“Joy to the Poem” kickoff–The New Baby Calf

Nobody will be surprised to learn that the poem I’d nominate as winner of the “Most Joyful Poem” contest is “The New Baby Calf”, by Edith Newlin Chase. But it’s not for the reasons you’re thinking…

Yes, I’m a children’s literature specialist, so the first picture book Barbara Reid created in her signature style of Plasticine art is obviously going to hold a special place in my heart.

Yes, I’m a specialist in agricultural narrative, with a focus on picture books about agriculture, so a picture book about a lil bovine dude’s first year is a obvious choice for a frontrunner.

And yes, I’m a sucker for a literary synchronicity tale, so the lore of Barbara Reid’s discovery of this poem—an obscure little ditty published fifty years before she immortalized it into the 1984 picture book that’s never been out of print, is sure to warm the cockles of my heart… especially on a cold January day!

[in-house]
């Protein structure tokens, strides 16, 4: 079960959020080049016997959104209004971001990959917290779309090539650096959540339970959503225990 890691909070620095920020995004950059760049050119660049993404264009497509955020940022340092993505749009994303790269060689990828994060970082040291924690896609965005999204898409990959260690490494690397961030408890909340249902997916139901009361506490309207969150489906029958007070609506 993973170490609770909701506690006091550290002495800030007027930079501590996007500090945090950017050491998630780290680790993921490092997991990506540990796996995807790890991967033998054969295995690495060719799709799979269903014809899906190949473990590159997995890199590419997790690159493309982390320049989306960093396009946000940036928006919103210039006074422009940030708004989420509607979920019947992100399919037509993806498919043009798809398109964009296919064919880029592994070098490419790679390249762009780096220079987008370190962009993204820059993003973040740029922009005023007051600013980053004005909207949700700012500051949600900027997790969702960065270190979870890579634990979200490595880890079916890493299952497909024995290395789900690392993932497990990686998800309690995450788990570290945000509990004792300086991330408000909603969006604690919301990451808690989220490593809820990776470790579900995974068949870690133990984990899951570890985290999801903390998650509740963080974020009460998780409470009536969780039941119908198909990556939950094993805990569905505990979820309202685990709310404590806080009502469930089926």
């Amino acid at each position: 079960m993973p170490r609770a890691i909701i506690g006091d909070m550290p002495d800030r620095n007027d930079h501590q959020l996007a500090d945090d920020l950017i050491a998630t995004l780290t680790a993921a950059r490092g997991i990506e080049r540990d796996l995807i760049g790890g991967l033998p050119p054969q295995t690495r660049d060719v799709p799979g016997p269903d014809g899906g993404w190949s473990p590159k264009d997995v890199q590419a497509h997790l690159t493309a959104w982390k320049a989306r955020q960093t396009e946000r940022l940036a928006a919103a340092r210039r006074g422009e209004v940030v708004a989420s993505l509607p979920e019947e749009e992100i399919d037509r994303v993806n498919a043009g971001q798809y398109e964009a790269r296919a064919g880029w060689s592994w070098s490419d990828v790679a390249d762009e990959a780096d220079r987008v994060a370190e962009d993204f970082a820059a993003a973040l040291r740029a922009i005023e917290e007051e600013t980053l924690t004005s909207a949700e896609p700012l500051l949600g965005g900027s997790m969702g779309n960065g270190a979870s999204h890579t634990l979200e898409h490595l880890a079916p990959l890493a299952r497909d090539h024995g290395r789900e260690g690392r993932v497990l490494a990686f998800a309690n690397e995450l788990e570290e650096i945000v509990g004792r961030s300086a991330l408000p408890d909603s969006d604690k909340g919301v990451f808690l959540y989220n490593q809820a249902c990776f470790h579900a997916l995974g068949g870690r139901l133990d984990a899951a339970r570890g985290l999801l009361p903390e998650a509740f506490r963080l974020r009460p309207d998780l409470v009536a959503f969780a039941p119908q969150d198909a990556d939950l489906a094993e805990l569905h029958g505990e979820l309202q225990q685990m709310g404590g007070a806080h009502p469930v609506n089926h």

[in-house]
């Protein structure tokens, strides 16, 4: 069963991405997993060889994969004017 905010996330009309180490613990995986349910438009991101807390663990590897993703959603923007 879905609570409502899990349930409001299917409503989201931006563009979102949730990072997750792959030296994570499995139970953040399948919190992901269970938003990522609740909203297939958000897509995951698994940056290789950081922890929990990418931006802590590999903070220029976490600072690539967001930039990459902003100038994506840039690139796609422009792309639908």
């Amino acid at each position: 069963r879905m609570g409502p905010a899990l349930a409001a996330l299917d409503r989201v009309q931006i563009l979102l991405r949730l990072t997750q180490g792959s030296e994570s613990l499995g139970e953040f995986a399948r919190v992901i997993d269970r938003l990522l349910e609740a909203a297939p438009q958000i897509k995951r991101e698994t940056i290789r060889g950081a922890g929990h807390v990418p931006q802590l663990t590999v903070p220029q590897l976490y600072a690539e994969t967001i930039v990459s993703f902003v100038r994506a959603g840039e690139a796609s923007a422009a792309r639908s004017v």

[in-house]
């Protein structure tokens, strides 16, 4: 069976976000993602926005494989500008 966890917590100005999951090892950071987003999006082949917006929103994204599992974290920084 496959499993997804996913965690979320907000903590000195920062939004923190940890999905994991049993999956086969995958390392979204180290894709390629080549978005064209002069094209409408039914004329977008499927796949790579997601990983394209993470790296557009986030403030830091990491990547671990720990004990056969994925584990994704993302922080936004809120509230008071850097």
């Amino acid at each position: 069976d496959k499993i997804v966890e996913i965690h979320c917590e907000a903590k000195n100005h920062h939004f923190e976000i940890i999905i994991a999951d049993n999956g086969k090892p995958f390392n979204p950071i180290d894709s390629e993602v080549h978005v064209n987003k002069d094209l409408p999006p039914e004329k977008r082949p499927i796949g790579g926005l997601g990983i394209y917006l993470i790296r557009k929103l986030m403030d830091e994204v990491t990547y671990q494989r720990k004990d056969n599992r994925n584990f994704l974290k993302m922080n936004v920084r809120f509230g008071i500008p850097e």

But that’s not why I love it.

It’s not even because this book—poem and illustrations alike—portrays the ultimate fulfillment of children’s rights.

It’s because of the surprise ending.

Throughout the poem, a repeating refrain assures readers/listeners that the “new baby calf” is receiving nurture of an appropriate, satisfying, and validating kind by confirming after each verse that, “the little baby calf liked that”. This pattern continues from the calf’s birth in the late winter/early spring through his coming of age in the late fall.

Then, at the end of the poem, at the end of the book, at the end of the last verse, readers/listeners are told that, thanks to all this good care, “the little baby calf grew fat!”

This delightful twist ending is all the more satisfying given its overt body positivity.

A rollicking, sing-song celebration of new life, good parenting, and fulfilled potential? Yes, please! That sounds like a joyful noise to me…

Check it out—and remember to let me know what your joyful poem sounds like!

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